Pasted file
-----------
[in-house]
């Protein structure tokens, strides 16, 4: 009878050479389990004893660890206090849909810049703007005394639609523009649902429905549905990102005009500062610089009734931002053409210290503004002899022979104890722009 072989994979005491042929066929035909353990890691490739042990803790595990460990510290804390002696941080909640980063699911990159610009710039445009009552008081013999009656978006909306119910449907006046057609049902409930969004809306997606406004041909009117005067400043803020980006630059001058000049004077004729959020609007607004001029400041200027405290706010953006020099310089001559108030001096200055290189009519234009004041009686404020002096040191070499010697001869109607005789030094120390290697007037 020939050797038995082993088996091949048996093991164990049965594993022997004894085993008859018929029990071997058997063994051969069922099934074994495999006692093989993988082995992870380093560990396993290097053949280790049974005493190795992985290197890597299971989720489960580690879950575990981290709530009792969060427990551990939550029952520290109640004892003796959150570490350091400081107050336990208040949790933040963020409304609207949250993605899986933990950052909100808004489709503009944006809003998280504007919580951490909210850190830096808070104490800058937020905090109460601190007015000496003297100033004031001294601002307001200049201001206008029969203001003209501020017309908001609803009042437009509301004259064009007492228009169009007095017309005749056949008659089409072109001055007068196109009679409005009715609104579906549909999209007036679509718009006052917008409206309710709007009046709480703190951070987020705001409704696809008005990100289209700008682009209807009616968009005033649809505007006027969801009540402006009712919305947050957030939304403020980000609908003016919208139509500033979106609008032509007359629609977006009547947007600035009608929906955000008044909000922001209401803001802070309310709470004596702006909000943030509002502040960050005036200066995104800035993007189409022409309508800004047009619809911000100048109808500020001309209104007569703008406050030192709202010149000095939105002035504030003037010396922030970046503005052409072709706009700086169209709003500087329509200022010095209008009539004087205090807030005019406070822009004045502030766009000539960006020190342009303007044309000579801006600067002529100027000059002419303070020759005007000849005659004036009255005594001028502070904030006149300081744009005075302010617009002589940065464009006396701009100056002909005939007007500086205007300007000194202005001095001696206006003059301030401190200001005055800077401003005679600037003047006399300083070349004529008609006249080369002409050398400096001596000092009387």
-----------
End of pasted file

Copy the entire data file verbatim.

[in-house]
């Protein structure tokens, strides 16, 4: 009878050479389990004893660890206090849909810049703007005394639609523009649902429905549905990102005009500062610089009734931002053409210290503004002899022979104890722009 072989994979005491042929066929035909353990890691490739042990803790595990460990510290804390002696941080909640980063699911990159610009710039445009009552008081013999009656978006909306119910449907006046057609049902409930969004809306997606406004041909009117005067400043803020980006630059001058000049004077004729959020609007607004001029400041200027405290706010953006020099310089001559108030001096200055290189009519234009004041009686404020002096040191070499010697001869109607005789030094120390290697007037 020939050797038995082993088996091949048996093991164990049965594993022997004894085993008859018929029990071997058997063994051969069922099934074994495999006692093989993988082995992870380093560990396993290097053949280790049974005493190795992985290197890597299971989720489960580690879950575990981290709530009792969060427990551990939550029952520290109640004892003796959150570490350091400081107050336990208040949790933040963020409304609207949250993605899986933990950052909100808004489709503009944006809003998280504007919580951490909210850190830096808070104490800058937020905090109460601190007015000496003297100033004031001294601002307001200049201001206008029969203001003209501020017309908001609803009042437009509301004259064009007492228009169009007095017309005749056949008659089409072109001055007068196109009679409005009715609104579906549909999209007036679509718009006052917008409206309710709007009046709480703190951070987020705001409704696809008005990100289209700008682009209807009616968009005033649809505007006027969801009540402006009712919305947050957030939304403020980000609908003016919208139509500033979106609008032509007359629609977006009547947007600035009608929906955000008044909000922001209401803001802070309310709470004596702006909000943030509002502040960050005036200066995104800035993007189409022409309508800004047009619809911000100048109808500020001309209104007569703008406050030192709202010149000095939105002035504030003037010396922030970046503005052409072709706009700086169209709003500087329509200022010095209008009539004087205090807030005019406070822009004045502030766009000539960006020190342009303007044309000579801006600067002529100027000059002419303070020759005007000849005659004036009255005594001028502070904030006149300081744009005075302010617009002589940065464009006396701009100056002909005939007007500086205007300007000194202005001095001696206006003059301030401190200001005055800077401003005679600037003047006399300083070349004529008609006249080369002409050398400096001596000092009387």